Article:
After threatening to run for an eighth term this November, president pro tem of the Senate Orrin Hatch of Utah announced today he’d instead hang it up next January. The imminent departure of the 83-year-old Hatch opens the way for former Massachusetts governor and GOP presidential nominee Mitt Romney to run — or more likely cake-walk, given his popularity in Utah — for the seat.
Originally known as a fiery conservative when first elected to the Senate in 1976, Hatch gradually built a record of bipartisan policy accomplishments while chairing (or serving as ranking GOP member of) the Senate Labor and Human Resources, Judiciary, and Finance Committees. He had an unlikely but warm relationship with Democratic senator Ted Kennedy, with whom he worked closely on creating the Children’s Health Insurance Program and the Americans With Disabilities Act. In 1997, National Review’s Ramesh Ponnuru profiled Hatch as a “latter-day liberal.” But despite annoying conservatives, he was invincible politically in Utah until 2012, when state legislator Dan Liljenquist won enough support from a nominating convention to push Hatch into a primary, citing both the senator’s heresies from conservatism and his advanced age. (It was noted often that Hatch had claimed that veteran Utah senator Frank Moss was old and out of touch when he successfully ran against Moss in 1976.)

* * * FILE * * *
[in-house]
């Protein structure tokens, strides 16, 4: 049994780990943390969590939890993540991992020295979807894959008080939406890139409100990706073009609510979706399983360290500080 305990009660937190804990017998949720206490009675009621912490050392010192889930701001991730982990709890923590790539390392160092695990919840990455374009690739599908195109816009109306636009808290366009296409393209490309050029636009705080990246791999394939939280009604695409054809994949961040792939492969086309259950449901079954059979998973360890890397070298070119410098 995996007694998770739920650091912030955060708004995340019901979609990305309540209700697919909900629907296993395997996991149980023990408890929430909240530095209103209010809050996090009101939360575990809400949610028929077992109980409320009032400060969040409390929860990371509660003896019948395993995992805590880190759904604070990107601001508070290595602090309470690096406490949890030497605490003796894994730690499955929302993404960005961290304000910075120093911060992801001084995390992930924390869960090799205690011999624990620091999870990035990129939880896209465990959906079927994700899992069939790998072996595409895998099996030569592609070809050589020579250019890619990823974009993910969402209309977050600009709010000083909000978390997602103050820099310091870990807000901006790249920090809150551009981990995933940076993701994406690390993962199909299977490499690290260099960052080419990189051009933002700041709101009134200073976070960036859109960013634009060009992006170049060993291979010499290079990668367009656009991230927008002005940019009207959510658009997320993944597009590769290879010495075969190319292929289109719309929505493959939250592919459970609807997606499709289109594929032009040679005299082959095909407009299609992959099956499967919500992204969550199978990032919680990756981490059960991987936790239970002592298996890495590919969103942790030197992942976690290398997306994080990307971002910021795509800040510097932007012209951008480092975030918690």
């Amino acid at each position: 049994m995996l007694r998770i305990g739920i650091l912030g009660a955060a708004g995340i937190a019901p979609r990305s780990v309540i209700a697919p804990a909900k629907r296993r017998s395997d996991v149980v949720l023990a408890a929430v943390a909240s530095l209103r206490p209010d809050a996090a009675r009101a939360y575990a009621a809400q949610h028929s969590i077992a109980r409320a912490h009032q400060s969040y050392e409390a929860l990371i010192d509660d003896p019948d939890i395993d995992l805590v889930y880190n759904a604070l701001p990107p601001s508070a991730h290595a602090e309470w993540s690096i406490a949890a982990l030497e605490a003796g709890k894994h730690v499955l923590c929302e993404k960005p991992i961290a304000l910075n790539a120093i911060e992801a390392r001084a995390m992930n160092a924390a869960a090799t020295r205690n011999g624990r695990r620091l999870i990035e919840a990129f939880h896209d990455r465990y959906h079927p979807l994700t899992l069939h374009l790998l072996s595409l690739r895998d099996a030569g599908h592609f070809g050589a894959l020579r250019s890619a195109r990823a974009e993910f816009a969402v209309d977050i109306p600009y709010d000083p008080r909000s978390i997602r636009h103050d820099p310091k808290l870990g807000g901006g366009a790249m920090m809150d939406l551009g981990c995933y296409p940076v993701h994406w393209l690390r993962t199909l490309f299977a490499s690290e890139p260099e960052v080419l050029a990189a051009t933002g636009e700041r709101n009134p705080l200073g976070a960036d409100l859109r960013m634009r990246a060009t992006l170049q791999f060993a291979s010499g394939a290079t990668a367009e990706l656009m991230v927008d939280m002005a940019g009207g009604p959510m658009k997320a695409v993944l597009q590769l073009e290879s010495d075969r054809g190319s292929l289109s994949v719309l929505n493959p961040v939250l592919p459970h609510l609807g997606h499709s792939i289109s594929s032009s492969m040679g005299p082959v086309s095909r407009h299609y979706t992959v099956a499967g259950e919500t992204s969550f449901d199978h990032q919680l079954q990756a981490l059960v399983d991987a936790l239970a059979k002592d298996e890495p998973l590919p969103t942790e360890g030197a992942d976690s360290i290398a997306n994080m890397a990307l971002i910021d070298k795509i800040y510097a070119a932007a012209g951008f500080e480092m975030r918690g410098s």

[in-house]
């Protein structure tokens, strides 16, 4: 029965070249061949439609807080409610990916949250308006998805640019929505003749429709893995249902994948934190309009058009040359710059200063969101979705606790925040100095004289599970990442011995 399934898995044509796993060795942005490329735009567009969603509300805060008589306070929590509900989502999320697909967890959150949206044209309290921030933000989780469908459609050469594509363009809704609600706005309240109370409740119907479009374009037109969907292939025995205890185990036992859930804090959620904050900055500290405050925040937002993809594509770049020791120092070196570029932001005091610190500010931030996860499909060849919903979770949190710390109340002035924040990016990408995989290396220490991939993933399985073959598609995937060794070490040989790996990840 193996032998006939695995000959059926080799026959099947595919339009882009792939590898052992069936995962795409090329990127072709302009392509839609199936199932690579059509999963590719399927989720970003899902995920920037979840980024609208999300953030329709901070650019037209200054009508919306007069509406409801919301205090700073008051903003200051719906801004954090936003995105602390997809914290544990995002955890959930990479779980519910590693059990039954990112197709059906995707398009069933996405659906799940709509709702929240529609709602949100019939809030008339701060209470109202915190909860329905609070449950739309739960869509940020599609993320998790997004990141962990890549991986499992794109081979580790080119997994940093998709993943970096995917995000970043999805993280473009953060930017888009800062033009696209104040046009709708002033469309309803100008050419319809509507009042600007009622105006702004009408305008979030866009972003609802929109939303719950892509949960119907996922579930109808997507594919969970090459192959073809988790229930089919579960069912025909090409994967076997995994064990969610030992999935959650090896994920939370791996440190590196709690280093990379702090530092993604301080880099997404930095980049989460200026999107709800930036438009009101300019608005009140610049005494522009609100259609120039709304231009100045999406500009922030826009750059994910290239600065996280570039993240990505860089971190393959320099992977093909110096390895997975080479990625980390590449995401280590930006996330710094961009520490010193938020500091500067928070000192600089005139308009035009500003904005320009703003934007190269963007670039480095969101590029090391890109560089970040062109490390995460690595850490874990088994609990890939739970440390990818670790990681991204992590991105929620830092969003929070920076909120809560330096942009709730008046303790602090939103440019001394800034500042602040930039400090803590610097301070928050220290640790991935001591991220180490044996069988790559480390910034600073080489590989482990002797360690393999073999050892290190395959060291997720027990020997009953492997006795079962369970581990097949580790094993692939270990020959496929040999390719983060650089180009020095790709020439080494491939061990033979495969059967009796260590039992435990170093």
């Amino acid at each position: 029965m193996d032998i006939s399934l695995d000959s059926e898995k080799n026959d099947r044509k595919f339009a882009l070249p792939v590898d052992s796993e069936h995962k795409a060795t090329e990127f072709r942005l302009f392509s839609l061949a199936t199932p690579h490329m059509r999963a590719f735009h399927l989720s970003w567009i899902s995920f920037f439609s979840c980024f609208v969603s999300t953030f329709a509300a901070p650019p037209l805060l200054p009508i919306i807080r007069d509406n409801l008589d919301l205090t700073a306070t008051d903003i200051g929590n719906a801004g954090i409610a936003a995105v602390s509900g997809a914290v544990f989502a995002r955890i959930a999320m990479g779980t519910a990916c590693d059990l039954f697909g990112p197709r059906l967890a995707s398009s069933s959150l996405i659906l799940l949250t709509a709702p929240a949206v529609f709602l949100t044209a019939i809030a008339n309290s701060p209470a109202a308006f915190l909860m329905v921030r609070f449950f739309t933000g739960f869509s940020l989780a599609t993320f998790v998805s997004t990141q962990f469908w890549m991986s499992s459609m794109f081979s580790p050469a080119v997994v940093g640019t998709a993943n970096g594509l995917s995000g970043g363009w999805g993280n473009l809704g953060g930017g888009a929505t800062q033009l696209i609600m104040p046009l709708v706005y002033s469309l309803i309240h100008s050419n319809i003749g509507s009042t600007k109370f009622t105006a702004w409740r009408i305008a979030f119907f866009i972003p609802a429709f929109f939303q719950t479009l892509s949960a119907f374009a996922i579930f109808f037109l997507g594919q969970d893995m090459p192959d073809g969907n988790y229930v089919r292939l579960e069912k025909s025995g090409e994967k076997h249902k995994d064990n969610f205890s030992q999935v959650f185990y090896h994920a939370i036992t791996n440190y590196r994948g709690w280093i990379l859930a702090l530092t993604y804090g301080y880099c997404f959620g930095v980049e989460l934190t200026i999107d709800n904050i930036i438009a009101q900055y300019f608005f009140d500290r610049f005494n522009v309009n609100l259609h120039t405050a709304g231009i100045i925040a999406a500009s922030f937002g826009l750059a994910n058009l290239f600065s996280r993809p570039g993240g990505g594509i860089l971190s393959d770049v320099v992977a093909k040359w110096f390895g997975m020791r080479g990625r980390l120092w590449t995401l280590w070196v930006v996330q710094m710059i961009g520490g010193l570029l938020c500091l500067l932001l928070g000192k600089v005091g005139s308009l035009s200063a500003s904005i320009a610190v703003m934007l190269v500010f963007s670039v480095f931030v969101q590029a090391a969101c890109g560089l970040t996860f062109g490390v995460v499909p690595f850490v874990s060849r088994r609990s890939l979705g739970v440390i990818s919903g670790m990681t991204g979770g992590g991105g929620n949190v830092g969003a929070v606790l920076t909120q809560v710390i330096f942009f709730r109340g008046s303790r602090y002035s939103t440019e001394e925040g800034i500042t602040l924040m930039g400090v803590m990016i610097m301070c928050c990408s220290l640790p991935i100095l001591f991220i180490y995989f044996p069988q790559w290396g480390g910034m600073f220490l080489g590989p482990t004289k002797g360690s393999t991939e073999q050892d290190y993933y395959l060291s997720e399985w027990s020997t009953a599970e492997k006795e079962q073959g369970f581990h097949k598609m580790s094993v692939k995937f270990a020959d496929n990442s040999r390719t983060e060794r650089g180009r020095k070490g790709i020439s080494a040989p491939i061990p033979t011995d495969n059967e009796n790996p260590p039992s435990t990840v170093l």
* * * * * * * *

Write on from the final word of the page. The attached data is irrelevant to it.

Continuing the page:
Hatch won his primary convincingly, but did promise his seventh term would be his last. That became a real problem for him when at various points in 2017 he began publicly considering yet another race. A Salt Lake Tribune poll last August showed 78 percent of Utahns wanting Hatch to retire. This sentiment seems to have been enhanced by reports that Mitt Romney would run for the seat if and only if Hatch stepped down.
Hatch’s future became a national political football last year. Trump adviser and Breitbart News chief Steve Bannon initially listed Hatch as one of the targets of his right-wing purge of insufficiently Trumpian Republican senators. But when the Romney talk started, Bannon abruptly switched tactics and began begging Hatch to run yet again. A friend of Bannon — the president — tried to talk Hatch into sticking around during a late-year visit to Utah.
But it was all to no avail. Hatch apparently viewed the enactment of the GOP tax bill — which came out of his Finance Committee — as something of a career capstone. And so Trump & Co. will probably have to come to grips with a Senator Romney in 2019, a man with the national stature to become a lightning rod for anti-Trump sentiment in the GOP just as the 45th president prepares for a reelection campaign.